Pop culture obsessives writing for the pop culture obsessed.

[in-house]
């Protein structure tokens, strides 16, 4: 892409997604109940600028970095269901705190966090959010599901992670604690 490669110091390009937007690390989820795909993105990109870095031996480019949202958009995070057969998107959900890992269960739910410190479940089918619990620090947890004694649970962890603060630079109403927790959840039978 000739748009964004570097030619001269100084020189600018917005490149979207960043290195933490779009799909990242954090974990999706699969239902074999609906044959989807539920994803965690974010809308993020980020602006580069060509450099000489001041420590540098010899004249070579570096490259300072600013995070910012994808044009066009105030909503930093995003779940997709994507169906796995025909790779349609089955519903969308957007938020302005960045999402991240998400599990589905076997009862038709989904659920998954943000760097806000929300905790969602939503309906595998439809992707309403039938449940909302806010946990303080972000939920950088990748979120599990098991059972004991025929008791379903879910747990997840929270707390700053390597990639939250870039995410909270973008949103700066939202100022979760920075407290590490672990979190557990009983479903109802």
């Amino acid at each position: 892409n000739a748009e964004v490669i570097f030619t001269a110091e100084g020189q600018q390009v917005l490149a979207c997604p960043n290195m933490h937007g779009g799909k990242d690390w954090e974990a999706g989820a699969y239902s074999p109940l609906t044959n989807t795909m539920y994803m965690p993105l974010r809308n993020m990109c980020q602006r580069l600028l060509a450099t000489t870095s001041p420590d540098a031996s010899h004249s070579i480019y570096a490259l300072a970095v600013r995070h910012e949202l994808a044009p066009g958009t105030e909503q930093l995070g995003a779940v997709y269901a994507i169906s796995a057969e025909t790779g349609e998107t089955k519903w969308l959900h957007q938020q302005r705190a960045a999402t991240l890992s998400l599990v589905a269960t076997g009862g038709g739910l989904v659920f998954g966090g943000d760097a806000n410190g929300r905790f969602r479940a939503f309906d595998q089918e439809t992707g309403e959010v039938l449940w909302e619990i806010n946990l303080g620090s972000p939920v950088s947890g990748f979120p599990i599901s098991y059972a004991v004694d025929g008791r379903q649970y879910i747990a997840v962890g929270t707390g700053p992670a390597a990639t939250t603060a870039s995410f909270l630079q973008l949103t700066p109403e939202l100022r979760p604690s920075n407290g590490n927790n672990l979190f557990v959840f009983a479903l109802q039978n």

There are fewer more reliable fallacies in dance music than the myth of the something-for-everyone crossover album. It’s an understandable dilemma: Dance music’s audience is circumscribed by nature, but collaborating with a plethora of guest vocalists only really works if the artist has an obviously identifiable sound, like the Chemical Brothers or Basement Jaxx. The party-ready electro-house of London’s The Count And Sinden is close to that ideal—the wobbling bass of the irresistible 2008 hit, “Beeper” pushed the duo to prominence for good reason. On Mega Mega Mega, they expand on that template: “Mega” features a cute, cheesy robot voice intoning the title over B-movie synth-strings, “Panther” is hooked by a flat-sounding accordion riff (right in line with dance music’s recent penchant for Gypsy-ish instrumentation), and “Desert Rhythm” runs a spaghetti-Western guitar in parallel with high, tweeting synths and dubbed-up ambulance sirens. The problem is all the guest vocalists: For the most part, collaborators like indie-rockers the Mystery Jets (“After Dark”) and frat-rappers Trackademics (“Do You Really Want It”) sound intrusive rather than like part of the fabric. Only on “Hold Me,” with effervescent Londoner Katy B neatly negotiating woodblock percussion and wow-and-fizzle synths, do The Count And Sinden’s collaborations really take off.


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